I recently attended the second affiliate huddle event at Rainmaking Loft, London. This free one-day event covers the hot topics in the industry through a series of talks and panels, specifically aimed at advertisers.
For its second event, the Affiliate Huddle hosted exciting short format talks ranging from in-store affiliate strategies to making attribution pay, as well as two major panels covering the state of affiliate marketing and questions to the networks. Throughout the day hot topics including data, transparency and attribution were raised numerous times.
See below for my key takeaways from the event:
More Data, Smarter Data
A number of speakers and panellists, from both agency and network backgrounds, stressed the importance of data for the future of affiliate marketing. There seems to be an increasing demand from advertisers for deeper insights on performance not only regarding their affiliate marketing but also regarding their whole online marketing mix. At the moment the industry is failing to respond to the advertisers’ need for better visibility across the different channels they use. How do the channels I use impact the conversion? How can I measure their true incremental value? These are questions that in my opinion platforms should address by working towards performant cross-channel data extraction in the near future.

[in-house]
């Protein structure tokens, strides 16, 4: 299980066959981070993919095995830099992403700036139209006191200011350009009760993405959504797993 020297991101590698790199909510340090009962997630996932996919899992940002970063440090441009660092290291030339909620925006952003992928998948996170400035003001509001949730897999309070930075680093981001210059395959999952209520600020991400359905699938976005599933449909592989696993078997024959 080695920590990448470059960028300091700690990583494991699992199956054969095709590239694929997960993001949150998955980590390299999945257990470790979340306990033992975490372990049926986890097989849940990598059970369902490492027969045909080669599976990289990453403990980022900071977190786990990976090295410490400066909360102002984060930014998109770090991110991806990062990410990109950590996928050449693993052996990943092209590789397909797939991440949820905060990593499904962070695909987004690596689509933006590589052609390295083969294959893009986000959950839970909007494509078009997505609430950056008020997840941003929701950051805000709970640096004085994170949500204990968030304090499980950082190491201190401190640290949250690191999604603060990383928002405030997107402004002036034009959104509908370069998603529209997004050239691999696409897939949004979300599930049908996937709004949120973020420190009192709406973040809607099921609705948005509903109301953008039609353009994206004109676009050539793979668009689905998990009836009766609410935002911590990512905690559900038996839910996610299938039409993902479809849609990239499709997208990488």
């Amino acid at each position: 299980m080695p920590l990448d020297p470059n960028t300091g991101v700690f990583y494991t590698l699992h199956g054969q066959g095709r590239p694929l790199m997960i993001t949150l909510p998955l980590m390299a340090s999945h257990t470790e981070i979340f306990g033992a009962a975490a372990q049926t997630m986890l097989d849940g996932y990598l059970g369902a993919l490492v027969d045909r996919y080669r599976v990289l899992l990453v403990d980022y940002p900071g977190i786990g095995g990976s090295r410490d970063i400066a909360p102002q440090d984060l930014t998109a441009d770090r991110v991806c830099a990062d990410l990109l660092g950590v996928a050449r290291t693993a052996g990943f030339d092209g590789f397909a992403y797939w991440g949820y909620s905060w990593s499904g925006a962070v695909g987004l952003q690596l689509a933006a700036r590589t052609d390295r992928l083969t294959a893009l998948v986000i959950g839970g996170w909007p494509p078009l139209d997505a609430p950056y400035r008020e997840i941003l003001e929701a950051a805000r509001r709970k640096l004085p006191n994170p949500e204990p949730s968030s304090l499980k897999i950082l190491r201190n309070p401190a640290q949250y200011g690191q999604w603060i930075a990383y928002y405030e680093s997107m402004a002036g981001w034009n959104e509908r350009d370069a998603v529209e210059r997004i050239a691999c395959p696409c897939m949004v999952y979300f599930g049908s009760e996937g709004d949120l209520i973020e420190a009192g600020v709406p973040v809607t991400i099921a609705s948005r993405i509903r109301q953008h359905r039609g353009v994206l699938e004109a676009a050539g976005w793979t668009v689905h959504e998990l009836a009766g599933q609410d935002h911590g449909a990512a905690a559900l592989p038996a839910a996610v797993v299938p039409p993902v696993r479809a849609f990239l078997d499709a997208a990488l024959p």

Another issue that was raised was the transparency that some publishers and more particularly sub-networks, choose to disclose. Advertisers feel uncomfortable with the lack of visibility they get while publishers and sub-networks defend their right for confidentiality.
The state of attribution
Many advertisers see most of their conversions generated through a relatively small number of publishers while the long-tail seems to struggle more every year with the CPA model. On the other hand, platforms such as Google AdSense with their simplified processes and payment on clicks are hard to compete with. So the burning question is: should the affiliate marking industry revise its business model in a way that smaller publishers can be rewarded for their efforts while keeping it cost effective for the advertisers? The panellists agreed on the fact that affiliate marketing has historically been about keeping the risks low for the advertisers and that it’s unlikely that the CPA will not be central model anymore. However steps are taken towards exploring different hybrid payment models with the long-tail publishers.
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